Whether we want to admit it or not, compensation is emotional.
On an intrinsic level it reinforces beliefs and behaviors of employees – ‘I worked hard and did a good job so naturally I deserve a raise’. On a smaller scale, it can be the difference between organic vs. non-organic veggies or a vacation vs. a staycation. So how do you get down to business and communicate a decision that has such a personal impact?
It’s not if it will happen, it’s when
First and foremost, be prepared for the conversation to occur. This means getting clear on your compensation philosophy by partnering with your internal contacts (typically HR and comp departments). It’s a good idea to get more information than you think you need so you aren’t caught off guard by a question.
If you are surprised by a sneak attack conversation, it’s okay to stop the conversation and reschedule a time that works for both parties and also provides you enough time to do your homework.
Anticipate the conversation, NOT what the employee is asking
So here you are, sitting across from an employee who has questions about their compensation. Before you jump to conclusions about what you think will occur, do yourself a favor and simply listen to them. Do they just want more clarity? Did they feel their expectations weren’t met? Most importantly, why are they asking this question now? Put yourself in the employee’s shoes, it may have caused them anxiety or stress to even open up the subject, so be sure you show up to the meeting ready to listen with empathy. After all, the greatest human need is to be understood.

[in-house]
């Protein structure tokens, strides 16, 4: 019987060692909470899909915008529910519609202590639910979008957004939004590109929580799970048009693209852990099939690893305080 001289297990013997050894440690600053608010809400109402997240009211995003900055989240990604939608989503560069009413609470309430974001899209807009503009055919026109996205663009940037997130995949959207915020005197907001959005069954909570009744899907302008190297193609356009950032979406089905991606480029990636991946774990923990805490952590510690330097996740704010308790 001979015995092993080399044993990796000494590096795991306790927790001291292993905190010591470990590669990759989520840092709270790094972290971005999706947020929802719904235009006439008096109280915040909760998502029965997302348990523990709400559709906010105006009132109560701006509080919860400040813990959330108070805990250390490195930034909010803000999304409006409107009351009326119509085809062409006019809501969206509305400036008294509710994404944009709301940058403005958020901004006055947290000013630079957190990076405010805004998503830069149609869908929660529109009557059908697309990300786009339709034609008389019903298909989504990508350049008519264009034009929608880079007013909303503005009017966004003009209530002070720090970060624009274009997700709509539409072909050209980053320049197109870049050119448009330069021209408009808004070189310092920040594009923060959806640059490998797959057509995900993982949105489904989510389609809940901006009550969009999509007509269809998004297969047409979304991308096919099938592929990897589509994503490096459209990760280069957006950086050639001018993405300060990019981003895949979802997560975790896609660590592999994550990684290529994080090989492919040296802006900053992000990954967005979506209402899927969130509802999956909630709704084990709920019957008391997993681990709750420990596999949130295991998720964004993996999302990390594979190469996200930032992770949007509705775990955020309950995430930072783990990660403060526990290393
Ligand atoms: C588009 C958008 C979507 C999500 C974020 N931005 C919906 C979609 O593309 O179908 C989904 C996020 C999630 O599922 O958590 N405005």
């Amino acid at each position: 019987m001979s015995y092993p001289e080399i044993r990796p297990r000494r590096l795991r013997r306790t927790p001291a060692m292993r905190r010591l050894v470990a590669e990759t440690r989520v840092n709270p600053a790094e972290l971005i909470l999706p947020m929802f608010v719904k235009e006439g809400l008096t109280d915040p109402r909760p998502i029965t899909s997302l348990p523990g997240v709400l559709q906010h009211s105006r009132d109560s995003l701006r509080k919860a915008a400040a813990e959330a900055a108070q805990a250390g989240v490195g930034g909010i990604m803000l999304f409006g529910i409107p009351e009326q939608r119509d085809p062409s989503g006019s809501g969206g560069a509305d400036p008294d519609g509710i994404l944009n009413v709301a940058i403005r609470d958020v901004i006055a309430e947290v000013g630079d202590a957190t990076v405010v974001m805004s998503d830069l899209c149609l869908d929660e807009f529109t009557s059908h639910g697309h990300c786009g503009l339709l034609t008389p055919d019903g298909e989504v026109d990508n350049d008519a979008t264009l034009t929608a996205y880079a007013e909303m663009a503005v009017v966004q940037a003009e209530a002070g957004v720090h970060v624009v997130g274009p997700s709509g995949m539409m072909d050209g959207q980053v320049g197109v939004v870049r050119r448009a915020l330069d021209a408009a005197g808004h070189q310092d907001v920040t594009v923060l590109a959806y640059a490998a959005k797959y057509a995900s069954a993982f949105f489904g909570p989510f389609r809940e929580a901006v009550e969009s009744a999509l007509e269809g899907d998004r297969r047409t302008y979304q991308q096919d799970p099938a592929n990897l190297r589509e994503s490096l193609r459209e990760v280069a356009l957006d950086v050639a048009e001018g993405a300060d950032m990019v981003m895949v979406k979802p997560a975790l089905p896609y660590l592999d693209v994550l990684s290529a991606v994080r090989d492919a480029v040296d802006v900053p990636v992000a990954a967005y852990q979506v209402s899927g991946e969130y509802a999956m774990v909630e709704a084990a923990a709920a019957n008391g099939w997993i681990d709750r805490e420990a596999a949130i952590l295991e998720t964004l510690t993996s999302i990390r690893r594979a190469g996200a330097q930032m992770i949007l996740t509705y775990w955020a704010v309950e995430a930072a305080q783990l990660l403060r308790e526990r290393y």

Try to understand the origins
It’s typical to anticipate these types of conversations popping up around performance evaluation season, but be ready for them to occur when an employee goes through a significant life change (marriage, births, homeownership, divorce, bereavement). A major life event can trigger employees to reevaluate what is working and not working for them in their career. Not to mention these events are expensive so they naturally cause employees to aim for that promotion or raise to feel more stability during times of transition.
Don’t try to change or tamper their emotions
The worst thing you can do in a conversation that gets emotional is to ignore it or get defensive. It’s important to acknowledge the emotions in the room and ask the employee if they’d like to proceed with the conversation or come back to it. Remember, it’s not about you! The emotions are usually directed at the situation that you happen to be a part of.
Honest and transparent answers, can’t lose
If you provide pay information to an employee and deliver the news, good or bad, with respect, honesty, and transparency you can’t lose. At the end of the day your job isn’t to make employees not feel emotions, your objective is to give them the information they are seeking. It’s up to them to decide what their next steps are and how to deal with their emotions that inevitably will come up.
How do you begin these conversations? Let us know in the comments below.
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